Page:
The 3-site defense and how it hinges on reading the No. 2 receiver’s release – The Athletic

June 1, 2022 By admin

In the NFL, when offenses want to get a chunk play against Cover 3 zone, one of the favorite ways of doing so is to get a receiving tight end or a wide receiver matched up on a linebacker by lining up in a three-by-one formation and running a deep crosser.

In this diagram from Alabama’s playbook, the defense was in “3 (buzz) mable,” which is a variation of Cover 3 in which the cornerback to the weak side (the side with one receiver) plays man coverage, while the rest of the defense plays its usual Cover 3 responsibilities. In the diagram to the left, the tight end runs a crosser and the mike linebacker (M) has to cover it. The mike has natural inside leverage on the route, but in the NFL that could be a serious mismatch if you have a linebacker who doesn’t run well and the tight end is someone like Travis Kelce.
To counter this, in passing situations, defenses will play “3 (buzz) weak,” which will tell the safety on the weak side to play the mike’s responsibility. That underneath zone is called the “hook” zone.

In this diagram from the Seahawks’ 2013 playbook, the free safety is lined up on the weak side and plays the weak hook zone, while the linebacker (S) lines up outside and plays “buzz,” which is an underneath zone to the perimeter. On first and second down, when the run is more of a threat, putting a safety who isn’t used to playing inside runs can make the defense susceptible against the runs.
One of the ways that Vic Fangio and his disciples will play Cover 3 while getting the best of both worlds is by playing a coverage that some coaches call 3-site. In 3-site, the weakside safety and linebacker read the release of the No. 2 (second-farthest inside eligible receiver) before deciding where they will drop.

Here, the Broncos defense had 3-site called. The Chargers had a three-receiver bunch to the offensive left (bottom of the screen), so that was to the strong side. To the weak side, the running back was the No. 2 receiver, so the weakside free safety and linebacker were reading him.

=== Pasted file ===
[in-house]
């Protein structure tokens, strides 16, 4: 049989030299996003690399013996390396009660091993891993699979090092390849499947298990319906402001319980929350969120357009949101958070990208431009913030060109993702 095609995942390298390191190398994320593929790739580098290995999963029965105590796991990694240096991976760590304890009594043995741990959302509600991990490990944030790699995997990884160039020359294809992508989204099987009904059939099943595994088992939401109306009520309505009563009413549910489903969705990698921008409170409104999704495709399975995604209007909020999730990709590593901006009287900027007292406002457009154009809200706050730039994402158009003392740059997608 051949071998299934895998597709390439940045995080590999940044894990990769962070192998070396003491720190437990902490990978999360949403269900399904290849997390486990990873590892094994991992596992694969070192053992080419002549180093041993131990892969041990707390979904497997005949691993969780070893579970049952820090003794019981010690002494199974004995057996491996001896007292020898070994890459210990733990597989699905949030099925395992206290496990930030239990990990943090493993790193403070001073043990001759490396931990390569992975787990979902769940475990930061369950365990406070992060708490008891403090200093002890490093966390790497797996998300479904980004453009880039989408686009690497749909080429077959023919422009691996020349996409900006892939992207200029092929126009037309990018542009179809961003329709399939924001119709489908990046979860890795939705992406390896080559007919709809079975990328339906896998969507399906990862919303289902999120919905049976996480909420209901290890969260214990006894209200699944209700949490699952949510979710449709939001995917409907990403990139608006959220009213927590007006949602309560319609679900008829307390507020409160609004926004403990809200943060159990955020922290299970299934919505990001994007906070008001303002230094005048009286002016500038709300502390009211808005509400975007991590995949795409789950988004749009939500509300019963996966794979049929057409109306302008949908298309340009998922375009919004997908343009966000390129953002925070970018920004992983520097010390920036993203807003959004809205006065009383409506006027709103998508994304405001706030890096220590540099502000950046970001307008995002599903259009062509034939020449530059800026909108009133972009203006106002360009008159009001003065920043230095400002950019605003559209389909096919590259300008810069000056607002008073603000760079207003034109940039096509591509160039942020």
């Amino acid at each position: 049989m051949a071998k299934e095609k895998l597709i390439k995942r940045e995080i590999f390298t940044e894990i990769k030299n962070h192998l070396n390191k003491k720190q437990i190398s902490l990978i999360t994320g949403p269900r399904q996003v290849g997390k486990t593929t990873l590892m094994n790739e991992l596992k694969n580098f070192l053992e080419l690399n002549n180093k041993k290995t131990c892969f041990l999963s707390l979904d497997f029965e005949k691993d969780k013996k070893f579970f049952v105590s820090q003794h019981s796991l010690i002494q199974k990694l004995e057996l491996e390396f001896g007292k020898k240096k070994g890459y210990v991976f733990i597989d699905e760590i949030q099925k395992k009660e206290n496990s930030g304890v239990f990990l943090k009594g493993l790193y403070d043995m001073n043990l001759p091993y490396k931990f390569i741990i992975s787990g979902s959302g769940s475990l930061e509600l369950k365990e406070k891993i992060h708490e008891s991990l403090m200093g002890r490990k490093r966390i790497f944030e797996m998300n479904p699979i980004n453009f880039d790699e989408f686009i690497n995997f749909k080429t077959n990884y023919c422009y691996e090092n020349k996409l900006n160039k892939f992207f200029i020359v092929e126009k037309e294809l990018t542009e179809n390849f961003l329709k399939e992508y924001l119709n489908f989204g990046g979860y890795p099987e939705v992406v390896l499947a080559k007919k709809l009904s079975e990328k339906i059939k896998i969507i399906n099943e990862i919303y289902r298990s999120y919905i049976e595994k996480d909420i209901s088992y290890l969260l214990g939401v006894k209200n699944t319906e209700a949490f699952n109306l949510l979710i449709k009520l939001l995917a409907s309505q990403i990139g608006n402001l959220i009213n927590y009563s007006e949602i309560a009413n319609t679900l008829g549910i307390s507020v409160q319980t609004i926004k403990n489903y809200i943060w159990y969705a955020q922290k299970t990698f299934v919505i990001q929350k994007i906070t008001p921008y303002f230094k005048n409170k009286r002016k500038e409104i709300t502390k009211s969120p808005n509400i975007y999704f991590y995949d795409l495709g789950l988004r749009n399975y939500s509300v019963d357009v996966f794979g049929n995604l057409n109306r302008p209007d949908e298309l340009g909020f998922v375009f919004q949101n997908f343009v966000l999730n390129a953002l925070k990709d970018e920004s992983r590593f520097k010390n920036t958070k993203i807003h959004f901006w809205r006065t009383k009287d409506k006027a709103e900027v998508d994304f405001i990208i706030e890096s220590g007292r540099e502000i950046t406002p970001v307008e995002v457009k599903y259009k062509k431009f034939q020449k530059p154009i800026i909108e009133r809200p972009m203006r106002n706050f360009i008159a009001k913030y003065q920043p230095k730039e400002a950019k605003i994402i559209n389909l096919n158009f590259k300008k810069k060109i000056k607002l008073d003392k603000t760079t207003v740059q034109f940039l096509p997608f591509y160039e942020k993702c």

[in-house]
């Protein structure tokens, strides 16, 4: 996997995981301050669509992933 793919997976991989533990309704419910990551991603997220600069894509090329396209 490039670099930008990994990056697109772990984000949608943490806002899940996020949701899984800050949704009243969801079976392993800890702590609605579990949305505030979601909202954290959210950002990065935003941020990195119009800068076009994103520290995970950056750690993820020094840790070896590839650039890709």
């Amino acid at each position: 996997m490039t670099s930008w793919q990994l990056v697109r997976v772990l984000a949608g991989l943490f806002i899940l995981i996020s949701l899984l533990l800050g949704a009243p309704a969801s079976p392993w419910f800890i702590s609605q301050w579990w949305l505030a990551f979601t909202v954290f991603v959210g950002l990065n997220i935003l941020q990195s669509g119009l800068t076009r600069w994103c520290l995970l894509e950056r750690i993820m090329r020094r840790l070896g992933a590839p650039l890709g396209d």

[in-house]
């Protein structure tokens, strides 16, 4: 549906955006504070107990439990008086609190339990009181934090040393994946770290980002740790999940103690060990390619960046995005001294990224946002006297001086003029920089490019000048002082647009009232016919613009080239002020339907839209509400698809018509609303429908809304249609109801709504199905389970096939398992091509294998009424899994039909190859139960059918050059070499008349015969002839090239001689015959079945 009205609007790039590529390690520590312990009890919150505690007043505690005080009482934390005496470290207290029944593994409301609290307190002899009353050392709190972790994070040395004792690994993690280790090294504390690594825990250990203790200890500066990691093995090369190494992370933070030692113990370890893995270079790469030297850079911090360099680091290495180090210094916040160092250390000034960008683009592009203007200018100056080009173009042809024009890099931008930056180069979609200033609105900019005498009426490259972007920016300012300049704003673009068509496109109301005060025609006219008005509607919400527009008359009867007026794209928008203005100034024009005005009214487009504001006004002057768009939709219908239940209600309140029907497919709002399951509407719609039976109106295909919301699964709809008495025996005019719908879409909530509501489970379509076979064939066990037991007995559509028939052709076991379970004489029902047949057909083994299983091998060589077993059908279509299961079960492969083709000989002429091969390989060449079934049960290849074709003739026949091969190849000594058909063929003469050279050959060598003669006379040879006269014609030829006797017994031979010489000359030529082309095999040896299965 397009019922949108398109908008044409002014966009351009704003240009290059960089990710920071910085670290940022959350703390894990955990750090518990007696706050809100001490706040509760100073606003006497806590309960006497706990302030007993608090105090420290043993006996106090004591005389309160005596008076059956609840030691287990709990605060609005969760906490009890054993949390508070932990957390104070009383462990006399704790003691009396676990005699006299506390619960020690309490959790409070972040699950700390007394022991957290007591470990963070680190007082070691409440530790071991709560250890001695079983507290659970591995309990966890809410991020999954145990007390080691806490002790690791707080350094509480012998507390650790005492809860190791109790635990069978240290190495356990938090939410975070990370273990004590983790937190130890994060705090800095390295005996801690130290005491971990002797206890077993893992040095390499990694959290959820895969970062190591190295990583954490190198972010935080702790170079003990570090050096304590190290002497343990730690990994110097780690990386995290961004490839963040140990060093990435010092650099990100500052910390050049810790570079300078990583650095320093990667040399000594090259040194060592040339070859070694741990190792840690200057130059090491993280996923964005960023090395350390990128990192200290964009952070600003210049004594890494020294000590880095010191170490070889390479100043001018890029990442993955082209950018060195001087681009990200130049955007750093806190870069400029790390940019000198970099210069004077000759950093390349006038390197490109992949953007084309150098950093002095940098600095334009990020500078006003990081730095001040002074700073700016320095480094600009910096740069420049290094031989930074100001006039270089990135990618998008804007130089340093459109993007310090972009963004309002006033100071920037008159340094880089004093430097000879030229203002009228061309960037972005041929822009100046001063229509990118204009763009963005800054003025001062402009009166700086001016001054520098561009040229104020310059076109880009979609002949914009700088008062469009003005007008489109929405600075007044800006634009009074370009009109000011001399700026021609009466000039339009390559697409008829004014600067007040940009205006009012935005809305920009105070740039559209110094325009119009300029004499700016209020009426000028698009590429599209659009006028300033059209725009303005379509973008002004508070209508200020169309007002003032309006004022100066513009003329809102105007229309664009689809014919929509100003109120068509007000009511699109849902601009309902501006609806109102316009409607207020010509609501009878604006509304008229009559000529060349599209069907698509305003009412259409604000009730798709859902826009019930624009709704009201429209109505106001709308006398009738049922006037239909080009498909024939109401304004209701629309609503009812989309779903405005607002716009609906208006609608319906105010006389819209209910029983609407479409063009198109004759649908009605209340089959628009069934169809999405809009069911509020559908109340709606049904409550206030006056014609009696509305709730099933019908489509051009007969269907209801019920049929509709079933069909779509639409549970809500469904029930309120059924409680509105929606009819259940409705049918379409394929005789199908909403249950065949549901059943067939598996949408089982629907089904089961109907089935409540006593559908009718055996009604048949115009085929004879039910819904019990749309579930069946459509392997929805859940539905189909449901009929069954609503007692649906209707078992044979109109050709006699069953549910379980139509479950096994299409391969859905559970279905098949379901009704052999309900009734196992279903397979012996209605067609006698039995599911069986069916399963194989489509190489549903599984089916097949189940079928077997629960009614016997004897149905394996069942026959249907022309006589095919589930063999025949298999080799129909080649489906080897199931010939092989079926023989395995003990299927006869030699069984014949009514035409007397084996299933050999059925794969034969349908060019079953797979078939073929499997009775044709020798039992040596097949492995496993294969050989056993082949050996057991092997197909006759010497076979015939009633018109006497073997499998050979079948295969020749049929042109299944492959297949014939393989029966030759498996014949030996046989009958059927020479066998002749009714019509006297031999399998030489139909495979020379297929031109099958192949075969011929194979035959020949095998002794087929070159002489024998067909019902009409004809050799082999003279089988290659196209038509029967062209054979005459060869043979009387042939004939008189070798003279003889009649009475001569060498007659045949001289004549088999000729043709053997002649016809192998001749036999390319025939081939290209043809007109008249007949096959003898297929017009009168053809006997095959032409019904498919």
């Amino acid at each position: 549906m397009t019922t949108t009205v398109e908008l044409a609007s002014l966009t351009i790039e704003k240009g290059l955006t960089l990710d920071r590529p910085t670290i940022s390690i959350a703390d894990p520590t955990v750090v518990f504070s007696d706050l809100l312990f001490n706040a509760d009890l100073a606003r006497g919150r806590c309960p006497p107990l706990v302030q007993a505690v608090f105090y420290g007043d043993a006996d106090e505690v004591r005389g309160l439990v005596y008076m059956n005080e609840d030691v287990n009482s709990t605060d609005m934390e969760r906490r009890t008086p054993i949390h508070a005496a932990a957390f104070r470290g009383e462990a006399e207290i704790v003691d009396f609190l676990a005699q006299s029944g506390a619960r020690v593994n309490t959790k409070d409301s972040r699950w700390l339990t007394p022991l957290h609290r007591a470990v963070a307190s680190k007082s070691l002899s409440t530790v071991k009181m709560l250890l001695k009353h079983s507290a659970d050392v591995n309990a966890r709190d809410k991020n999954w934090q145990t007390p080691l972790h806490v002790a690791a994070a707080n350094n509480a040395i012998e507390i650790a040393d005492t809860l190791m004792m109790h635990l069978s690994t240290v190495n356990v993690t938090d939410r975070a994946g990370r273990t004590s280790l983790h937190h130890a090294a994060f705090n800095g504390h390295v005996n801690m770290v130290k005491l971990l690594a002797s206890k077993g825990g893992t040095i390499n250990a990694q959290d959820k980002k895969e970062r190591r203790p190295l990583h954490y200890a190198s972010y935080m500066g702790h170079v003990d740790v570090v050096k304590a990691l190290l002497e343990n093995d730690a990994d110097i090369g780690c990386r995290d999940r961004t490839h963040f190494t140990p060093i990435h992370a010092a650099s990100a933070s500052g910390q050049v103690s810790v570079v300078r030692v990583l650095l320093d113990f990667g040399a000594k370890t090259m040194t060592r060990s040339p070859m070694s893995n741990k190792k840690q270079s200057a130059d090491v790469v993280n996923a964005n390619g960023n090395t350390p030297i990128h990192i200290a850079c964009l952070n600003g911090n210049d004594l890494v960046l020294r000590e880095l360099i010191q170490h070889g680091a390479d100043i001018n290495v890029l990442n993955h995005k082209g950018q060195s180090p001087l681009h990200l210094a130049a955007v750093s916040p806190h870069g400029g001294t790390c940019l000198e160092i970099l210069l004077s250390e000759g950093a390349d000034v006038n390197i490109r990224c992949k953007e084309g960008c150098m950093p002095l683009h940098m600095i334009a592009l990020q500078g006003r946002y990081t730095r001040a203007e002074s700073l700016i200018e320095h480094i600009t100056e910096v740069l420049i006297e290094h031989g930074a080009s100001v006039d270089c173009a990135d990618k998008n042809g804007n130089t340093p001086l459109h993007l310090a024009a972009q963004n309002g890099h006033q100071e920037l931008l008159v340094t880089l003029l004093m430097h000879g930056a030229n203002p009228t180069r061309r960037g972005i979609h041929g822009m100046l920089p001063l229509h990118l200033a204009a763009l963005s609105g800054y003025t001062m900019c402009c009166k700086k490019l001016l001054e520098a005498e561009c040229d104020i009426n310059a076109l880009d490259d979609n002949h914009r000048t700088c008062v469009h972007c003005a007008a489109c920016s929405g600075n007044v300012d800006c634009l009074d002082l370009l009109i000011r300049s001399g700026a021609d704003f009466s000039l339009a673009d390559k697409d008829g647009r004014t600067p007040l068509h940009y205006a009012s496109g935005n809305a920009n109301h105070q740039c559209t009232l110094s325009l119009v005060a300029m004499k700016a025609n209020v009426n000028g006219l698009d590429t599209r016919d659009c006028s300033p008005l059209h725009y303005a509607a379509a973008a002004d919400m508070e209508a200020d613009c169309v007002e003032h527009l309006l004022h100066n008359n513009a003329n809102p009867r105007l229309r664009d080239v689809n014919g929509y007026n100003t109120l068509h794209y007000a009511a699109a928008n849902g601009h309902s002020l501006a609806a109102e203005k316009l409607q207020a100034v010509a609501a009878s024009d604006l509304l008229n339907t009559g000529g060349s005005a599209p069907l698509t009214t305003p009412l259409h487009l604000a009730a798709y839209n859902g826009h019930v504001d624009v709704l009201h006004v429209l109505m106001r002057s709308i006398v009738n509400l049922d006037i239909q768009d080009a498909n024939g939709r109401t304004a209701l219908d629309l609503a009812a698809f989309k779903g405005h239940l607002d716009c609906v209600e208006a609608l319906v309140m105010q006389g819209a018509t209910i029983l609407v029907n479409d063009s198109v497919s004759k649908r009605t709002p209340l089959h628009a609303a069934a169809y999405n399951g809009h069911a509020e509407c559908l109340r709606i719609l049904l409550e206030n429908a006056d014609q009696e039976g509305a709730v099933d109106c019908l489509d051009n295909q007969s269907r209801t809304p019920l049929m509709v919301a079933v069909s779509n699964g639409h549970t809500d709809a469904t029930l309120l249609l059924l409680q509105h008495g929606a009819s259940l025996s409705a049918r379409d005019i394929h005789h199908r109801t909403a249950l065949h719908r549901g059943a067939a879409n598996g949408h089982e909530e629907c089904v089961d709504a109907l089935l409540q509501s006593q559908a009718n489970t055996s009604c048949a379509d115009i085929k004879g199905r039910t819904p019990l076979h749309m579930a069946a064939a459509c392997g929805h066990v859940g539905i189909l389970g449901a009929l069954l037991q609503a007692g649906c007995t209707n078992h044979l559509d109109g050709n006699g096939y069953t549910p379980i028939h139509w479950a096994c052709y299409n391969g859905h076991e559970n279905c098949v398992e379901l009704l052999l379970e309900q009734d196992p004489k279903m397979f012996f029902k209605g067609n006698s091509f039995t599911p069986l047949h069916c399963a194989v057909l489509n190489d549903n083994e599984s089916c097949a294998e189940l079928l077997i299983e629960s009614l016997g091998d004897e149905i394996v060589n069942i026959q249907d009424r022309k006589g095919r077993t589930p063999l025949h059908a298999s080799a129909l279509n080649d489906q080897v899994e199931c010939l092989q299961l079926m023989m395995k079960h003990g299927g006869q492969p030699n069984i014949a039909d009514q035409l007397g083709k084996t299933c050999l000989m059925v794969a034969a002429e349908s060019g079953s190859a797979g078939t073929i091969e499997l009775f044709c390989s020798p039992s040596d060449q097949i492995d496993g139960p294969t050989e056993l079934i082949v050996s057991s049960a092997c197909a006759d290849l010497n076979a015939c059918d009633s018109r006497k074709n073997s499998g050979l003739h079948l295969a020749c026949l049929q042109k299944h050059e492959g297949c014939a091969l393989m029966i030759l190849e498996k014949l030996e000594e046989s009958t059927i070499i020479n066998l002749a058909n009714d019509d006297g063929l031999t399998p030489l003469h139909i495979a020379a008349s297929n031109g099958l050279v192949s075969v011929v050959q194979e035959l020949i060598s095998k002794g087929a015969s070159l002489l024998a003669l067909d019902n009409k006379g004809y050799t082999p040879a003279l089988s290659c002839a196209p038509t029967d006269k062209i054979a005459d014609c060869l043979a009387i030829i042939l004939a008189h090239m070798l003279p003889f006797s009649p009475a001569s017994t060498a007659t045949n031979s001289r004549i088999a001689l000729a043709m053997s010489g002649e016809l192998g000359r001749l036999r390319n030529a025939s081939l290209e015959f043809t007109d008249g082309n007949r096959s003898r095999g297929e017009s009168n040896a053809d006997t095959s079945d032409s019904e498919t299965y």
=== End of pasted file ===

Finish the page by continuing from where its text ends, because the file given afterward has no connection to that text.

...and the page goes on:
The running back released vertically, so the safety played the weak hook while the linebacker buzzed to the flats.

The coverage worked as it was designed: The safety matched up on the receiver running the deep crosser, and the linebacker covered the shallow route underneath, which is easier to cover.
On 3-site, the weakside safety and linebacker will switch assignments (safety in the flats and linebacker in the hook) only if the No. 2 receiver free-releases to the flats. One of the reasons behind this is that offenses don’t usually free-release their running back outside if they’re running four verticals.

In this diagram of four verticals from the Saints’ 2015 playbook, the running back has a check release, meaning he has to check if there’s a blitz before he releases outside. This is the standard way of running four verticals.
If a defense played 3-site against this, the safety and linebacker would see the running back check release, and the safety would end up in the hook zone to cover the crosser from the tight end.
As with any other coverage, an offensive play designer can take advantage of it by understanding the rules of the coverage.
Week 6, 0:51 remaining in the second quarter, second-and-19

Here, the Ravens lined up receiver James Proche at No. 3 and ran a crosser. The Chargers defense was in 3-site, so the weakside safety and linebacker were reading the release of the running back.

The running back free-released outside, so the safety covered him and the linebacker had to cover Proche on the crosser.

Linebacker Nick Niemann couldn’t run with Proche and left him wide open. Of course, the Ravens can free-release the running back on a concept that takes some time to develop because they have Lamar Jackson, who can get away from pressure.
The 3-site defense is also advantageous against play action or run-pass options because it takes away some of the run-pass conflicts that the weakside linebacker has. He doesn’t have to worry about having to sprint back to play the play action in case of a run because the safety would play the hook in that situation. Also, many quarterbacks read the weakside safety to decipher the coverage, and when the safety pauses to read the release of the No. 2 receiver it can cause some hesitation because he doesn’t declare his assignment like he would in other coverages.

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